Sources : Kite

Aesop's Fables [6th century BCE +] (The Kite and his Mother; Perry 324) The kite was sick and had spent many months in bed. When there was no longer any hope of his recovery, he tearfully asked his mother to make the rounds of all the shrines and to offer great vows for his recovery. 'I will do what you want, my son, but I am afraid that I will not succeed. It scares and worries me, my child: since you pillaged all the temples and polluted all the altars, showing no reverence for the holy sacrifices, what can I pray for now on your behalf?' - [ Gibbs translation]

Ovid [1st century CE] (The Metamorphoses, Book 2, 708): a swift kite, spying out the sacrificial entrails, wheels above, still fearful of the priests crowding round the victim, but afraid to fly further off, circling eagerly on tilted wings over its hoped-for prey. - [Kline translation]

Pliny the Elder [1st century CE] (Natural History, Book 10, 12): Kites are of the same genus as hawks but are smaller. Though they are rapacious birds and are always hungry, they do not steal food at funerals or when it has been offered to the gods. (Book 10, 21): Kites do not normally drink, and it is a direful augury if one does so.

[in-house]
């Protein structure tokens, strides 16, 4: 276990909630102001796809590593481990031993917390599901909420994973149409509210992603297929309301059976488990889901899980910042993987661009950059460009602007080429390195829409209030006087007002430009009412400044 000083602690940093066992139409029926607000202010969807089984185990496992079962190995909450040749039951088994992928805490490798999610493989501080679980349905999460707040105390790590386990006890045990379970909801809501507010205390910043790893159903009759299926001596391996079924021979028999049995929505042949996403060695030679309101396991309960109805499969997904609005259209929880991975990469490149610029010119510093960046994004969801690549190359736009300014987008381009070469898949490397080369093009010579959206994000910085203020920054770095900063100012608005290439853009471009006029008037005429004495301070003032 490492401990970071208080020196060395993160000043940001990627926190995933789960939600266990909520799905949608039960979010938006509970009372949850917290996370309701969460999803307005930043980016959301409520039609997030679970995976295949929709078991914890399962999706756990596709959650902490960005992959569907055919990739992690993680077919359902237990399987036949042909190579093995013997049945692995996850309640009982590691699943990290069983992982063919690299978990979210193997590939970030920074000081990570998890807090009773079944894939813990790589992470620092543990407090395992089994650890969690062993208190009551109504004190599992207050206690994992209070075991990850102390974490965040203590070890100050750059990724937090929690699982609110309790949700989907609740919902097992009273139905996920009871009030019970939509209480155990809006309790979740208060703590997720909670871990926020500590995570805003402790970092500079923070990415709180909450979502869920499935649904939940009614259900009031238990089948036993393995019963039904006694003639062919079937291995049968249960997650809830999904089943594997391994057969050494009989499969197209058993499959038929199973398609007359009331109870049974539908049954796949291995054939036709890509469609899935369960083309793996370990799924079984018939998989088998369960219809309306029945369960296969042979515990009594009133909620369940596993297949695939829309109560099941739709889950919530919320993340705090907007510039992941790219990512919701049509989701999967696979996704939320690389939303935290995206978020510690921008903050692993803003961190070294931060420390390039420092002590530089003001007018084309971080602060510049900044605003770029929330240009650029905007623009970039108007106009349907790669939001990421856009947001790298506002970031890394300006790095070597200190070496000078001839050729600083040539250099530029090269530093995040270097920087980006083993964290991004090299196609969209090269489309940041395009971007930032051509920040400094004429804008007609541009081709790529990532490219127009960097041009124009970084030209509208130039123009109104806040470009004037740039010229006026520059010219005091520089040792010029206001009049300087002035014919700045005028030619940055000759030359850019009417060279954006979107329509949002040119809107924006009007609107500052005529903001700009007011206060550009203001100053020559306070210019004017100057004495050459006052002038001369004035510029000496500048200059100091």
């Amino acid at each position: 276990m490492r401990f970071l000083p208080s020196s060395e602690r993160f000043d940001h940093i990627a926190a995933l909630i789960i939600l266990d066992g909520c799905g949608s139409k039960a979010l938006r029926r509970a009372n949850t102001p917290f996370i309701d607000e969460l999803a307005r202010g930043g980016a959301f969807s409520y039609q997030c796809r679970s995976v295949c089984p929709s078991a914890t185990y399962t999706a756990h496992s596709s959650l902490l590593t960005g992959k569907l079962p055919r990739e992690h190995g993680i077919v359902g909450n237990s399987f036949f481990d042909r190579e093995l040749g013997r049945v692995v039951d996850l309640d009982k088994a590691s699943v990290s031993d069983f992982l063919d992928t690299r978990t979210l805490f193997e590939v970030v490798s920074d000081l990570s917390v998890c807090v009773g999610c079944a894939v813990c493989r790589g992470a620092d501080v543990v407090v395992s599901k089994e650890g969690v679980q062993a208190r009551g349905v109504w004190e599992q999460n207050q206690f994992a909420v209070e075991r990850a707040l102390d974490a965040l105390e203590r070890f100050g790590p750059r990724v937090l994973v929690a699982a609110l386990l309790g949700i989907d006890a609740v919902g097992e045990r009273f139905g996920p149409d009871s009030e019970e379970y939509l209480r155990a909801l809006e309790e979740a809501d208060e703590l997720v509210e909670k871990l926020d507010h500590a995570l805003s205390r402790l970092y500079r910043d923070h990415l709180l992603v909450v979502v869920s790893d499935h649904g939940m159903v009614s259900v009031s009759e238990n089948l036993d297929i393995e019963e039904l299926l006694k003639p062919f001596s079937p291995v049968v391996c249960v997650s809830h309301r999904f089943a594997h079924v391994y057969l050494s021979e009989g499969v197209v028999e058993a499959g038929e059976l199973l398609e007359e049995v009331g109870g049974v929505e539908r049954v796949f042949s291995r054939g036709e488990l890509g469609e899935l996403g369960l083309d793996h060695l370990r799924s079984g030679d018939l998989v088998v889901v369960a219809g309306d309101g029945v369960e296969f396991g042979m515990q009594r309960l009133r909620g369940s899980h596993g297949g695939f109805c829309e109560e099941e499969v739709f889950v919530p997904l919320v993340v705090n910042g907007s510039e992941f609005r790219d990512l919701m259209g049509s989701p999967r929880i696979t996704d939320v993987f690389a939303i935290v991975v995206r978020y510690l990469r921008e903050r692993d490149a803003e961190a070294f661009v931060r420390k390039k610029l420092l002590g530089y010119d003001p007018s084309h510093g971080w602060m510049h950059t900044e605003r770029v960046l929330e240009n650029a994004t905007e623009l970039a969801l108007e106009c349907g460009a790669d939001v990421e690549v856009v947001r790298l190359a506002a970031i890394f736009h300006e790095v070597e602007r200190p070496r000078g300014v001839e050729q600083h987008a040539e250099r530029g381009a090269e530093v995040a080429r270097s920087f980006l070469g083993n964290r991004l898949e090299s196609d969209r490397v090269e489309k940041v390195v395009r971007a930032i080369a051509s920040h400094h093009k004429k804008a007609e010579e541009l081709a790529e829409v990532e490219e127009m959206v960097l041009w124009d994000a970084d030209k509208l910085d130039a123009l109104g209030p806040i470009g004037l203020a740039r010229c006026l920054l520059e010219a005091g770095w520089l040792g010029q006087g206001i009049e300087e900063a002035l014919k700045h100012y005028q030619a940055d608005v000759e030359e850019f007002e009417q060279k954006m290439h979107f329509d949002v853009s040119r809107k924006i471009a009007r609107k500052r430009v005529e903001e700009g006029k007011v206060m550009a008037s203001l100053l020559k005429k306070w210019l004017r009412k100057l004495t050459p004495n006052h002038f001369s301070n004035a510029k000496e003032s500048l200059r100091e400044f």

Aelianus [170-230 CE] (On the Characteristics of Animals, Book 2, chapter 47): There is no limit to the robberies of the kite. If they can manage pieces of meat on sale in the market, they pounce upon them and carry them off; on the other hand they will not touch sacrifices offered to Zeus. - [Scholfield translation]

Isidore of Seville [7th century CE] (Etymologies, Book 12, 7:58): The kite (milvus) is weak in flight and strength, but it is a rapacious bird that is always hostile toward domestic birds.